It's unclear to what extent, if at all, security problems at Jackson Health System in Florida have been addressed a month after a video camera in a hospital pharmacy failed to record the theft of $18,000 in drugs, according to the Miami Herald.
Although the system's governing board requested an audit to learn how many security cameras were not working, the results of the report, which were discussed yesterday at a meeting will not be made public. The part of the committee meeting that covered the status of the security cameras was closed to the public under a Florida Sunshine Law provision that allows government entities to keep details of government security systems from the public. That Jackson Health did not come out and publicly report the audit's finding could suggest all has yet to be fixed.
But security managers at the nation's third largest health system were worried that a public report might reveal "weaknesses in the system" that could help future thieves, Committee Chairman Angel Medina told the Herald.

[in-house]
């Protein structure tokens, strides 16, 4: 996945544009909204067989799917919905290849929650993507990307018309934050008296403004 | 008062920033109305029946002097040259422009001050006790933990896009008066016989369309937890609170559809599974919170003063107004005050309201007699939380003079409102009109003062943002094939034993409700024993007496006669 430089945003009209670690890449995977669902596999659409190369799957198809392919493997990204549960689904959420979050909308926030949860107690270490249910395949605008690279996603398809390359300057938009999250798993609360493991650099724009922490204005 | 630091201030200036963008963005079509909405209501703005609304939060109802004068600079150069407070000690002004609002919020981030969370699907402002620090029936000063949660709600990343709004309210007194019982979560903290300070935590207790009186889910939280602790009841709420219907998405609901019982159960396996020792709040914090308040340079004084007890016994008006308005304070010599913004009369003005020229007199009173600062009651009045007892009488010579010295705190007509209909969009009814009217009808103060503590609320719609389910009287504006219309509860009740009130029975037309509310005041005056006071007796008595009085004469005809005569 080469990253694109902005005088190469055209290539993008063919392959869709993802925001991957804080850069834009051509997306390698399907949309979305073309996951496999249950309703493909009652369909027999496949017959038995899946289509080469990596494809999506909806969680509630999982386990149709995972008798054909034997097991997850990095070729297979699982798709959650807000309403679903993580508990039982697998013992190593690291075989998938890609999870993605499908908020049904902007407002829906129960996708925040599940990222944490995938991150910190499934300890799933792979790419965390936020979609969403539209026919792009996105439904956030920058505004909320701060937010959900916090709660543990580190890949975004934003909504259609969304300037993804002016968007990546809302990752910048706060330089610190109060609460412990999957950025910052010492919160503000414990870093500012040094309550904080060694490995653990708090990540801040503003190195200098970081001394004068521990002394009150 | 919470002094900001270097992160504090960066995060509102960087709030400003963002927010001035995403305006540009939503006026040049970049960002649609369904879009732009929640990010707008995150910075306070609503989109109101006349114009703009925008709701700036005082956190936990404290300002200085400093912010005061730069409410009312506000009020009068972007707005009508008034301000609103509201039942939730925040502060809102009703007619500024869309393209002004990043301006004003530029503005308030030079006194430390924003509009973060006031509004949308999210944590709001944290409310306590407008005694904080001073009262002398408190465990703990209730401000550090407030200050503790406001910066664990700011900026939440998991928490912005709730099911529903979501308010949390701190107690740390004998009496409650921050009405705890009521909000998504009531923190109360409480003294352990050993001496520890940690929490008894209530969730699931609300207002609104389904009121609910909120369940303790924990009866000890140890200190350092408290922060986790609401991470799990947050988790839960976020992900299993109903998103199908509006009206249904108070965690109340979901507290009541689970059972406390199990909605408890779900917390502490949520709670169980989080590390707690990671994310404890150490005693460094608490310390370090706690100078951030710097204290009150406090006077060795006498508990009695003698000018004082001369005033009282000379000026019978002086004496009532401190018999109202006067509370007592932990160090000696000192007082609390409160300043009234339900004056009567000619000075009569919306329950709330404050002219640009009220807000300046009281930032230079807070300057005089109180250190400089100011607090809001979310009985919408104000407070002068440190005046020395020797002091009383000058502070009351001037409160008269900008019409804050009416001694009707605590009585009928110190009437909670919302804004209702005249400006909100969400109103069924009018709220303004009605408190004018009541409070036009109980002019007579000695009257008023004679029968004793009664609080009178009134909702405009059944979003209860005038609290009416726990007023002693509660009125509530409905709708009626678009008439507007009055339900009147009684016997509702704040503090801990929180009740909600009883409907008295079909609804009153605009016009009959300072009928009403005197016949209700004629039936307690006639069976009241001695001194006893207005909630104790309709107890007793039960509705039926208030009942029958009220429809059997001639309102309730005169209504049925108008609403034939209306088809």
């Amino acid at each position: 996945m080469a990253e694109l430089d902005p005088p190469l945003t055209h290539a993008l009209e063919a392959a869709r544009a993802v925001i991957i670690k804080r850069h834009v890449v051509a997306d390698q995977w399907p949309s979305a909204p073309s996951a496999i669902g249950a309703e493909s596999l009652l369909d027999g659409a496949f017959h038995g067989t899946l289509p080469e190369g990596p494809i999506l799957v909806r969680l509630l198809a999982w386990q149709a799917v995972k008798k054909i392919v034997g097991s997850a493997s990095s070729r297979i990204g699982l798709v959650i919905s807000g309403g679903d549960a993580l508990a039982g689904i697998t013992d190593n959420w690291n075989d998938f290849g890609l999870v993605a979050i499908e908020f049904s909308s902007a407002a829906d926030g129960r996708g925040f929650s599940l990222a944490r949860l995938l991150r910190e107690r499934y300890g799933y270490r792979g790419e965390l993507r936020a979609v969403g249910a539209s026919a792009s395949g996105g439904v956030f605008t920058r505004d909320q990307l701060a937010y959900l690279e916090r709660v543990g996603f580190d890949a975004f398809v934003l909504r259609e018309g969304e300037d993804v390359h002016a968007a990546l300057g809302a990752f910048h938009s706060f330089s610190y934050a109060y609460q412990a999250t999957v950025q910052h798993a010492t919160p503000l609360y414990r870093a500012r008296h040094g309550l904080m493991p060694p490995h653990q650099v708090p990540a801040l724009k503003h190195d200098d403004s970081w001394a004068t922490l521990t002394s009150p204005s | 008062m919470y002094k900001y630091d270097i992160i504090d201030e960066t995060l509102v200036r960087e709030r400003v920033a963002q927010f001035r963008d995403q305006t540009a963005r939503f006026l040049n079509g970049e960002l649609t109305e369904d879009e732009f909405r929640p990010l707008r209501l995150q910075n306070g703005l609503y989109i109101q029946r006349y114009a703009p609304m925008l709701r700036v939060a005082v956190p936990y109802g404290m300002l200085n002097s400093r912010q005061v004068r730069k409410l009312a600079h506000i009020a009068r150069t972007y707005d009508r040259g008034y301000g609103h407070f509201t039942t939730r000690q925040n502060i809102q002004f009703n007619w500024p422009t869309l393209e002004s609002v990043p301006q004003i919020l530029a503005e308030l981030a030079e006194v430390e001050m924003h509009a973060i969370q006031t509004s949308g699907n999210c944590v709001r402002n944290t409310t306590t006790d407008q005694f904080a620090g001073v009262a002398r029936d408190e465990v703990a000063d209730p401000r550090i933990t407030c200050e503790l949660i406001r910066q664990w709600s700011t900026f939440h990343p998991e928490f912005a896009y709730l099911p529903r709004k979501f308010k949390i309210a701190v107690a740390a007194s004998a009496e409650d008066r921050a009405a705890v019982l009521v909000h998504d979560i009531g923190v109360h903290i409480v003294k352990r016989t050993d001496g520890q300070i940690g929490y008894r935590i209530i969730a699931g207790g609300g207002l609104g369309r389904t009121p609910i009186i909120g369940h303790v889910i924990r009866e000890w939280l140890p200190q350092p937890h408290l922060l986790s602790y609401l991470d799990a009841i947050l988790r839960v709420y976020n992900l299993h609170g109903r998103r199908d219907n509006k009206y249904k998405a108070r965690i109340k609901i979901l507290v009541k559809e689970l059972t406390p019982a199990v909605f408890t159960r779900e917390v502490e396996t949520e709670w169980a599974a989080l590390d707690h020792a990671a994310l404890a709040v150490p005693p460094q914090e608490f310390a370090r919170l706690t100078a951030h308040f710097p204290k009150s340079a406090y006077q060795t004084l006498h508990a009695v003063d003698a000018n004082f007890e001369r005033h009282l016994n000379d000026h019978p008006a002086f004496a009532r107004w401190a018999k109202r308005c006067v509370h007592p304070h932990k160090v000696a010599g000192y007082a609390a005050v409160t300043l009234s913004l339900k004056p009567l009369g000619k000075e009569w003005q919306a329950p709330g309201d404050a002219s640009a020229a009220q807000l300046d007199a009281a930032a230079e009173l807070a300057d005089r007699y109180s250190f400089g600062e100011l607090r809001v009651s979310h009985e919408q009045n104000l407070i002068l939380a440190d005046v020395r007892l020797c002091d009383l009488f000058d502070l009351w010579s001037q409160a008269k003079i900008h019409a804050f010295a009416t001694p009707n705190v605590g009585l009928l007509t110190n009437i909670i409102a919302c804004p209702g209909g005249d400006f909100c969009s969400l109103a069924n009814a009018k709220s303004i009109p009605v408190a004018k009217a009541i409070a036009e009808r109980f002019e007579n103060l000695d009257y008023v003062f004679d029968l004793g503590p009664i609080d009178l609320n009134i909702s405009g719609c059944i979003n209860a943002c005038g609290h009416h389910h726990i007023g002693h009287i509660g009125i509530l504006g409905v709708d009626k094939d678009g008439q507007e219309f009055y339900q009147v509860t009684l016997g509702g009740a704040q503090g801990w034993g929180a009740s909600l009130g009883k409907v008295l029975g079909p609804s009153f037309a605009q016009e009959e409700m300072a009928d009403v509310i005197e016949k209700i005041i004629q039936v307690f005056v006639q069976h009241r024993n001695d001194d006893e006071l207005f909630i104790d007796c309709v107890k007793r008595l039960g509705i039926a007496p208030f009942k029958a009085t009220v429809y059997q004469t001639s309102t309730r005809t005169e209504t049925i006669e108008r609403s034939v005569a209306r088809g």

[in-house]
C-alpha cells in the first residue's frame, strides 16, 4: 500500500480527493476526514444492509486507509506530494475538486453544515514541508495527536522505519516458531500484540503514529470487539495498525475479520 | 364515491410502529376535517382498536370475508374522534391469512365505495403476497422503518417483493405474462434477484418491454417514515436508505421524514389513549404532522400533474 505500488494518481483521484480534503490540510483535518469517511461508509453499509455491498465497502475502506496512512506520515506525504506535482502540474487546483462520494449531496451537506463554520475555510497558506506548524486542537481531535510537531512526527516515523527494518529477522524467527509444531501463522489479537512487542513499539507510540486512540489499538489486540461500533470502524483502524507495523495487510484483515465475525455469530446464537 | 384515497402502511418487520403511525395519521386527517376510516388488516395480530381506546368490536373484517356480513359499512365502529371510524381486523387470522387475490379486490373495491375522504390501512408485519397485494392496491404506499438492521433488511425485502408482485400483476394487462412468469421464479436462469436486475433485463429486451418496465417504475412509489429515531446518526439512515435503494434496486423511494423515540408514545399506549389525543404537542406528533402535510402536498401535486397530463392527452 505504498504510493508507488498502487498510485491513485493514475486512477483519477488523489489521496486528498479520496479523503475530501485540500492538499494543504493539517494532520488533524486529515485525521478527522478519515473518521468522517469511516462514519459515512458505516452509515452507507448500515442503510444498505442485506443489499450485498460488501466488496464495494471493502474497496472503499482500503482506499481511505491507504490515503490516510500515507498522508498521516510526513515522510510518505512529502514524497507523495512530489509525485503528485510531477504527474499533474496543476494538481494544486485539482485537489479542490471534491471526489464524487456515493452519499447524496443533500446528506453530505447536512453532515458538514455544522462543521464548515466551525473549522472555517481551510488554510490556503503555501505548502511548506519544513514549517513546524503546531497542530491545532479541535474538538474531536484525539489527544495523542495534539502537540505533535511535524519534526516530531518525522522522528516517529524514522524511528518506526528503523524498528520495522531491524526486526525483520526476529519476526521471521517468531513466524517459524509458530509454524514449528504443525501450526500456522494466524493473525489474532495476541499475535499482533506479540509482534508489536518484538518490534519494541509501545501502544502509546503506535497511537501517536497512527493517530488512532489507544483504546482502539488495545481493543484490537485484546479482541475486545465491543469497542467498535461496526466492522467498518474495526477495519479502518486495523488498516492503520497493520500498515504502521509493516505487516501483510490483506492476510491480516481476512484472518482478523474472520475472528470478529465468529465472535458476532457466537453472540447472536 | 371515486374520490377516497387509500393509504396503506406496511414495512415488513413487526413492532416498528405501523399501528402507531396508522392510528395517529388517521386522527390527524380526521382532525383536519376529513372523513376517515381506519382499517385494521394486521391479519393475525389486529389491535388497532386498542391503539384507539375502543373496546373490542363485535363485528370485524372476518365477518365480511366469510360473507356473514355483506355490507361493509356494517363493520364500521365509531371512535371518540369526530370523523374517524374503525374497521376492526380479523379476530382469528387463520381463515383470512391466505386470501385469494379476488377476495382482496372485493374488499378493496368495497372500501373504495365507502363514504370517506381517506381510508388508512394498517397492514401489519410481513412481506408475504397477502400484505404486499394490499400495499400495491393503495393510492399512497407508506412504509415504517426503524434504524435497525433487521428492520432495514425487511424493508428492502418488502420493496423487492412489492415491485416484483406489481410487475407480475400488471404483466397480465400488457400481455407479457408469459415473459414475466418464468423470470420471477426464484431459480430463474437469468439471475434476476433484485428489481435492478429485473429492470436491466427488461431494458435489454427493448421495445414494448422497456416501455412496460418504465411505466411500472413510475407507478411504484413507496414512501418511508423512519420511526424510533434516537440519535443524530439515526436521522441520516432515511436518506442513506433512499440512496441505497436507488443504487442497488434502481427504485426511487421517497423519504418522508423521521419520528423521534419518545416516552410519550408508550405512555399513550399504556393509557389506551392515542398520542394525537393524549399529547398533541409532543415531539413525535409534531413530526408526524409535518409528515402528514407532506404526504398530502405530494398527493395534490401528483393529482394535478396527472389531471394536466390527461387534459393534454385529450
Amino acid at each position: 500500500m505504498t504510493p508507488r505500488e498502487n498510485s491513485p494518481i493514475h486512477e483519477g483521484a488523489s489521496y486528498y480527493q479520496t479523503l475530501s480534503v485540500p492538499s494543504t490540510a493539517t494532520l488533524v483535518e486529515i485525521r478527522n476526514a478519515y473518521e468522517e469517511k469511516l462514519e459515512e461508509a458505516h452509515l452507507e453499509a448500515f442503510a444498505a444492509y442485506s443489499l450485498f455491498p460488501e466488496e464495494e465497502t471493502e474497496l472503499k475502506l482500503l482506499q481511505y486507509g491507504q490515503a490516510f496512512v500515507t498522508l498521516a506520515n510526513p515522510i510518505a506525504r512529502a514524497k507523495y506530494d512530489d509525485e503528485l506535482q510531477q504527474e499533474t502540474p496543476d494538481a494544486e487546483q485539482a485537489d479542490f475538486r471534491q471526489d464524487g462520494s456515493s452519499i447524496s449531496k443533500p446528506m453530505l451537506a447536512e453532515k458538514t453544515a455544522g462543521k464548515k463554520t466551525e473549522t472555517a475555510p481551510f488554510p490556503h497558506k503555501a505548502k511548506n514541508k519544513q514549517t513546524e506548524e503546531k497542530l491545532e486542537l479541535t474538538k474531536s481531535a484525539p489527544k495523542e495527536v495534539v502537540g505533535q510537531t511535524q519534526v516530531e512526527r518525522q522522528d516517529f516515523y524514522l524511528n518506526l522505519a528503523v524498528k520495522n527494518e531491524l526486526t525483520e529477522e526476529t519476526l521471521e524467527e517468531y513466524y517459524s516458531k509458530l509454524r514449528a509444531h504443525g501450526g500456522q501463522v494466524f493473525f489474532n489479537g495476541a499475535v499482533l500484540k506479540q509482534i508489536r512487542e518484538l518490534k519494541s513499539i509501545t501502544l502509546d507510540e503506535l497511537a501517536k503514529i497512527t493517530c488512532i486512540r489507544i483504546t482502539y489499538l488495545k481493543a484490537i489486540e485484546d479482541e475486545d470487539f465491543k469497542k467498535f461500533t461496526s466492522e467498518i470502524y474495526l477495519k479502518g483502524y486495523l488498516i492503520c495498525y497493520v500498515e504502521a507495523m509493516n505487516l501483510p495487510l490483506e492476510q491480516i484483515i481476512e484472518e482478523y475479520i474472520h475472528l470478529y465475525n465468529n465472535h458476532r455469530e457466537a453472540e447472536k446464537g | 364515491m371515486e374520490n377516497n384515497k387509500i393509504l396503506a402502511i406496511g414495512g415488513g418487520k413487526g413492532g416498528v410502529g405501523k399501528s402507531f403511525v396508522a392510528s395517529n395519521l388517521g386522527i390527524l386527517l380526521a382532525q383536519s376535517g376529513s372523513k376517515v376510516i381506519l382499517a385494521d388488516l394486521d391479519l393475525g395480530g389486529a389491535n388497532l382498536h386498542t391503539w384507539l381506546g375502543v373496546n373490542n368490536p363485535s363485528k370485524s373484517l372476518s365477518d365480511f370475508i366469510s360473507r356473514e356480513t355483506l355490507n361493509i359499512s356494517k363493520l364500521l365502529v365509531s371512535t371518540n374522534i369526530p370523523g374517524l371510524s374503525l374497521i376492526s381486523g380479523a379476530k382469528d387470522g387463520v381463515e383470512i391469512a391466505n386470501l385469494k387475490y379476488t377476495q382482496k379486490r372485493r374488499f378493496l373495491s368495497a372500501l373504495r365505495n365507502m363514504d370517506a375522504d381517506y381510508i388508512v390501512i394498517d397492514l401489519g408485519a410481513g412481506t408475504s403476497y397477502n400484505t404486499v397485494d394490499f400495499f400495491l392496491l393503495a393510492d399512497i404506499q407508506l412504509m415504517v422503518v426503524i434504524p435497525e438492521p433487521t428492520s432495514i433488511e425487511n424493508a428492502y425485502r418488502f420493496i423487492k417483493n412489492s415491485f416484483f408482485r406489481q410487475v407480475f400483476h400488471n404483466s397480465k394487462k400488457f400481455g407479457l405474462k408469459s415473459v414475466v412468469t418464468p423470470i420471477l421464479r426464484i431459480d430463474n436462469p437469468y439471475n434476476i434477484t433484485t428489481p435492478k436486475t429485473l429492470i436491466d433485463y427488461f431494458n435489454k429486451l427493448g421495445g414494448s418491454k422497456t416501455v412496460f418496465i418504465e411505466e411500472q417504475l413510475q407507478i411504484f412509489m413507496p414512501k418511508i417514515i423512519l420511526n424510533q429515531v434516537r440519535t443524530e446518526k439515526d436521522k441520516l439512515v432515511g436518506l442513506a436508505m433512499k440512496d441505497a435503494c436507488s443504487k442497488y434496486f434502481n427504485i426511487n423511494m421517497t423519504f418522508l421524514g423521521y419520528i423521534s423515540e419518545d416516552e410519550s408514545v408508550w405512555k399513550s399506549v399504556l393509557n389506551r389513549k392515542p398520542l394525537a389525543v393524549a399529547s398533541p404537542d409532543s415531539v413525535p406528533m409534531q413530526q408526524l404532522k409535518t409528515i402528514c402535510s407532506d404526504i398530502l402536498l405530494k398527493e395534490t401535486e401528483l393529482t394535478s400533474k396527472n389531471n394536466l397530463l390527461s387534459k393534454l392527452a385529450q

Surveillance weaknesses were first discovered in May, when 50 vials of Botox disappeared from the hospital system. Then in November, Public Health Trust members were told that some hospital cameras surveilled but didn't record, while others might have been broken; fixing those issues, the Trust was told, could be expensive, notes the Herald.
Jackson also received a complaint from Miami-Dade Inspector General Christopher Mazzella that a private web portal for Trust members and some Jackson employees "could lead to Florida Sunshine Law violations." The portal offers electronic versions of documents not available to the public, like proposed contracts with vendors, agenda items and agenda updates, according to the Herald.
- read the Miami Herald article